As I walked down the hallway to put our coats away, I saw a long time friend who’s known about our journey to the field for several months. She’s been very supportive and asked questions regarding our status through all of it.
Then I sent out our newsletter beginning the process of support raising and everything changed. All of a sudden, she turned the other way when I saw her at church.
She would quickly pass me by without even giving me a nod in acknowledgement and when I stepped in to say, “Hello” to her, she would stop, breathless to say a quick hello, and then off she went again. Barely a word spoken to me. Mind you, we were good friends and hung out every week for two years.
The only thing I can glean from this change in reaction is that we had entered the support raising process and she may have been avoiding being asked to get together as we sought partnerships in our ministry.
This story is not new. Many missionaries who have had to raise support have relayed extremely similar experiences of nearly being ostracized by those they were most excited to share about ministry with because of their great friendships.
I get it. Support raising entails asking people for money. At least that’s the outward view.
Not many people like to be asked for money but let me give some insight into this difficult task that missionaries must accomplish.
Support raising isn’t about asking for money.
Well, not most of it. Support raising is more about wanting to share what God is doing across the world, in the spiritual realm, with people who we care about and who care about us.
Yes, there must be a moment where the actual question of partnership via prayer and money comes in, but that’s not why support raising is important. It’s important because God raises up a team of prayer and financial partners to accomplish His work in the world.
Scripture mentions Paul being on support from his churches throughout his missionary journeys. In fact, there’s only one instance where Paul says he is self-supported (one instance written about in three places of Scripture) and in every other situation, Paul is writing to churches asking or thanking them for various forms of support. In this post, you can see many of the ways Paul elicits support from other believers and churches.
Support raising isn’t easy.
We are bent toward self-suffiency so if we had our way, we wouldn’t need to ask anyone for anything. However, God, in His amazing plan to bond the Body of Christ together, also desires to mobilize (or get people involved) in the work He is doing.
He doesn’t want us to be self-supporting. He doesn’t want us to be lone ranger Christians. He wants others to be witnesses to how He is changing hearts around the world. He wants believers worldwide to praise Him for His goodness, power, faithfulness, worth, and glory. Part of how this happens is when word of what He is doing spreads around the world from those who are connected to the work being done.
Inviting others to be on our support team means that we have accountability, prayer, encouragement and care from people that God is raising up to be a part of the work with us. We also get to share the tremendous victories & plead for prayers of grace from those on our support team.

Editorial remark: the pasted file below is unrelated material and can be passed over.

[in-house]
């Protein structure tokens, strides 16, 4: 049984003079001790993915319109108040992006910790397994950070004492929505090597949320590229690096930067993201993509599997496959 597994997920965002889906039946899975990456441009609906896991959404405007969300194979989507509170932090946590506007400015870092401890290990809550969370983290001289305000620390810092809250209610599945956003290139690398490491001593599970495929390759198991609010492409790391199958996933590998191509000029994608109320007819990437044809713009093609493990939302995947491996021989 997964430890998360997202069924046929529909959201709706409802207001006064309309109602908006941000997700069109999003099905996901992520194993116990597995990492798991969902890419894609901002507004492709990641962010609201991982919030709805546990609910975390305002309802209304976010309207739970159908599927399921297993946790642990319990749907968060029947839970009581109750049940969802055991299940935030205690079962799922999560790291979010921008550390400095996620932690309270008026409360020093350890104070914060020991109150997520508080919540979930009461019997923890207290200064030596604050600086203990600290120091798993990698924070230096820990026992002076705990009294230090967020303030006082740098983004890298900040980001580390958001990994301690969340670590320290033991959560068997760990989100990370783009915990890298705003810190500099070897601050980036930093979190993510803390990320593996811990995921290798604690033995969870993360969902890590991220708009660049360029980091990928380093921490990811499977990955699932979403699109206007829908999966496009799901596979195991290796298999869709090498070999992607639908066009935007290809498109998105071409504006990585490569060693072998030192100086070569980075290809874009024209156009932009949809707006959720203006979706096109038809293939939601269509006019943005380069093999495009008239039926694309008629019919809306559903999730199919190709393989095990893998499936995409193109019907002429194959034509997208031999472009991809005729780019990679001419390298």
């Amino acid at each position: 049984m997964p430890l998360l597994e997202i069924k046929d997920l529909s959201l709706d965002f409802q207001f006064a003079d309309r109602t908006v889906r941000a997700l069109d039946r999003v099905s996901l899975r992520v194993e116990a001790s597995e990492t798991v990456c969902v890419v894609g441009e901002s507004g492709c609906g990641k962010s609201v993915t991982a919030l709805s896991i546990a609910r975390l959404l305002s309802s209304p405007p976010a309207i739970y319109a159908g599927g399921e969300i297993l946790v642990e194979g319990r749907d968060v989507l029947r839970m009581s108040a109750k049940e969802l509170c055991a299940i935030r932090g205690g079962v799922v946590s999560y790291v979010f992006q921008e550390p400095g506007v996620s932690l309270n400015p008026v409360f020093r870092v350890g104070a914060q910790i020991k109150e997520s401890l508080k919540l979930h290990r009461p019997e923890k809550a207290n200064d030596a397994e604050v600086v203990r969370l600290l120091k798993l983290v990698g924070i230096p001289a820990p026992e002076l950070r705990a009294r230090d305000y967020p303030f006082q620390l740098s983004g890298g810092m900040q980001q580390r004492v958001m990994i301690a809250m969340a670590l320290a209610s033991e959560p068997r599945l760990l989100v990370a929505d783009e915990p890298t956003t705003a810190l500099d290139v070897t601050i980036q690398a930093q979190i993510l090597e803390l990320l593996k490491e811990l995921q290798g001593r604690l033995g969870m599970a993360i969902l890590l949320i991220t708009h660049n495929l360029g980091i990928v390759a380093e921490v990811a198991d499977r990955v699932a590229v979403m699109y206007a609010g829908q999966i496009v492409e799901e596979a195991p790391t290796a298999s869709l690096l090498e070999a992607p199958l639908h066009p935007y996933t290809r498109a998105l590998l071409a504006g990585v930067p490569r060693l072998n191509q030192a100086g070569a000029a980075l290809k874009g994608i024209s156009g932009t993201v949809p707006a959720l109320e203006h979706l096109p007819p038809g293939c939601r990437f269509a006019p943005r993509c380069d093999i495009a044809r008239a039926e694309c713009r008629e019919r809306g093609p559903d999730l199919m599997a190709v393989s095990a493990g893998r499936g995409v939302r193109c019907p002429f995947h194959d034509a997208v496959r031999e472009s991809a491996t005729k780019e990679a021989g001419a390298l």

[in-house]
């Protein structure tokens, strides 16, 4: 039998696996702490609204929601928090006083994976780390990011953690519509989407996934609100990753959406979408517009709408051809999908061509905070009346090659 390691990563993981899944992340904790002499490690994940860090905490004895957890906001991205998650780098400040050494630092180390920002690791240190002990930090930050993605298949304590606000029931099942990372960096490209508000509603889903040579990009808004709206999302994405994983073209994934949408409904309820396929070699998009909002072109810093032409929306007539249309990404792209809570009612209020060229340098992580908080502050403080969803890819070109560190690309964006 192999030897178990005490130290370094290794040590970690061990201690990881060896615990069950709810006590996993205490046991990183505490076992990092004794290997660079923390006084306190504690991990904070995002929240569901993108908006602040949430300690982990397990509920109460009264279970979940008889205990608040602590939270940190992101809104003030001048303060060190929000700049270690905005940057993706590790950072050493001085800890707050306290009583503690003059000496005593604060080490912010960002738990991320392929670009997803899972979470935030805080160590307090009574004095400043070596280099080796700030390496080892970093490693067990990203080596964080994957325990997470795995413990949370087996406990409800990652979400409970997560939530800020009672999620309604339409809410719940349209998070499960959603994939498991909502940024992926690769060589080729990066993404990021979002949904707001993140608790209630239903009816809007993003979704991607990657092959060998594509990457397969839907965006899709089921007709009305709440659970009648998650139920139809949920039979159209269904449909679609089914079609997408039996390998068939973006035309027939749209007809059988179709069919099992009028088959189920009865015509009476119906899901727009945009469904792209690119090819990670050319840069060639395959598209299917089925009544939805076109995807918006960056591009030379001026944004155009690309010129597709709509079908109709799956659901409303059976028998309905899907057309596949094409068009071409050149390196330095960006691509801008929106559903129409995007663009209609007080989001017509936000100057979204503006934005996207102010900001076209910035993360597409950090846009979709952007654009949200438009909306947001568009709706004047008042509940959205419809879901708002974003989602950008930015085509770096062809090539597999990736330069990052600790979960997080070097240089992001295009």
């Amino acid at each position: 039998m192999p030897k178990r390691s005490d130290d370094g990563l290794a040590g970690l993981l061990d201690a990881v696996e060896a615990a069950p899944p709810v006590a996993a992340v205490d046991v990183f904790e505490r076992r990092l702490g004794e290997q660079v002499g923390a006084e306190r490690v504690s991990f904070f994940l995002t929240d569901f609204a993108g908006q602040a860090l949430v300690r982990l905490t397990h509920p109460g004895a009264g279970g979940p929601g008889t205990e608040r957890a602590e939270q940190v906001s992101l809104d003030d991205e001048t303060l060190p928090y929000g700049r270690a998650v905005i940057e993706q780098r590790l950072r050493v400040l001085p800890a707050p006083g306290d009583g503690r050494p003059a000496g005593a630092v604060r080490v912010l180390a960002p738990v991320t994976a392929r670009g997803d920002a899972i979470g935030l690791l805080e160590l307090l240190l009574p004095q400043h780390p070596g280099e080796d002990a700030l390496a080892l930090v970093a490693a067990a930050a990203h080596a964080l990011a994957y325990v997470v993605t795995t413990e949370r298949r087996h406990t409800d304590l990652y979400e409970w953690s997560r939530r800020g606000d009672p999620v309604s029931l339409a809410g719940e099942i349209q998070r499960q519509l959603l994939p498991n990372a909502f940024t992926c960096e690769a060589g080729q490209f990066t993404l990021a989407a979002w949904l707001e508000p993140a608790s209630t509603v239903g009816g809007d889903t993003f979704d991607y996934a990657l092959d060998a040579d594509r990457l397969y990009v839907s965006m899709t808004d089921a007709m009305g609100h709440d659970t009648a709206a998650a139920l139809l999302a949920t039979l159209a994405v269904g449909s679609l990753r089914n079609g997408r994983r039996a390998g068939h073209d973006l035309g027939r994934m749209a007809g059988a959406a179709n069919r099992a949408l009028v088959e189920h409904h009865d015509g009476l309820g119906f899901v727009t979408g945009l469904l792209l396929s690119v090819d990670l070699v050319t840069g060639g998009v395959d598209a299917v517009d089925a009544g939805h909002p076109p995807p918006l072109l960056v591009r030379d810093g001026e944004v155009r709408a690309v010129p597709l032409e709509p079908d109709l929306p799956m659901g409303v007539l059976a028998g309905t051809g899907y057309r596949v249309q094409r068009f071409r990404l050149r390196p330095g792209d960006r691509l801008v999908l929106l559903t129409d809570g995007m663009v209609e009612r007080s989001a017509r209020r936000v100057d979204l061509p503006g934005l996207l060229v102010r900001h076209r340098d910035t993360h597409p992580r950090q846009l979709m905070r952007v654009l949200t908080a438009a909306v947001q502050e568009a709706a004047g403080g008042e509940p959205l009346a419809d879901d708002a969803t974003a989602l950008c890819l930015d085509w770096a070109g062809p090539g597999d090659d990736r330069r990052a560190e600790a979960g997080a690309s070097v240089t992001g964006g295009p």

I would be remiss if I neglected to point out the warped perception that many people have with money, and potentially why it makes the task of raising support harder. I think this video is a perfect illustration of the difficulty in raising support in this day and age. When we, generally speaking, spend more money on Halloween costumes for our pets than on the work of the Gospel among people who have no hope of hearing it unless missionaries are sent, there’s a problem with how money is viewed and handled in the Church.
Support raising is a necessary task.
While most of us don’t like this process of support raising, we must do it. We want to invite people into this ministry with us and in order to simply meet our needs on the field, we need the resources that the Body provides.
We want to see unbelievers become believers. Unreached to be reached. God’s name to be made famous in the darkest parts of the world. We cannot see any of these without being sent, which means without having our needs met. Through God’s great grace and goodness toward us, He provides for us through other people. We just have to ask.
Give us the grace to endure the small amount of time to allow us to share what God is doing, share the vision for ministry God has given us, and yes, ask for your support without making us feel like beggars or that our friendship meant nothing.
Relationship > Support
Quite frankly, it hurts deeply when people you know well all of a sudden don’t give you the time of day or turn to go the opposite direction when they see you coming.
We hope that, as adults and fellow believers, you can simply tell us, “No,” or “We’ve decided not to support you,” and still allow us the privilege of sharing our lives and this work with you. Sharing what God is doing, our hopes and fears, and our lives with you brings us joy because we get to invite you to praise God for all that He has done in our journey, and pray for hat He will do with expectation.
We care much more about our friendship and relationship with you than we do about you becoming a monthly supporter.
If you have friends who are on the road to becoming missionaries, may I please make a suggestion?
Love them. Love them well enough to be honest.
The best thing you can do to help those raising support is to simply care about them enough to give them an answer.
If God is drawing your heart to support them, tell them right away! If He is not, please just tell them no and continue the friendship.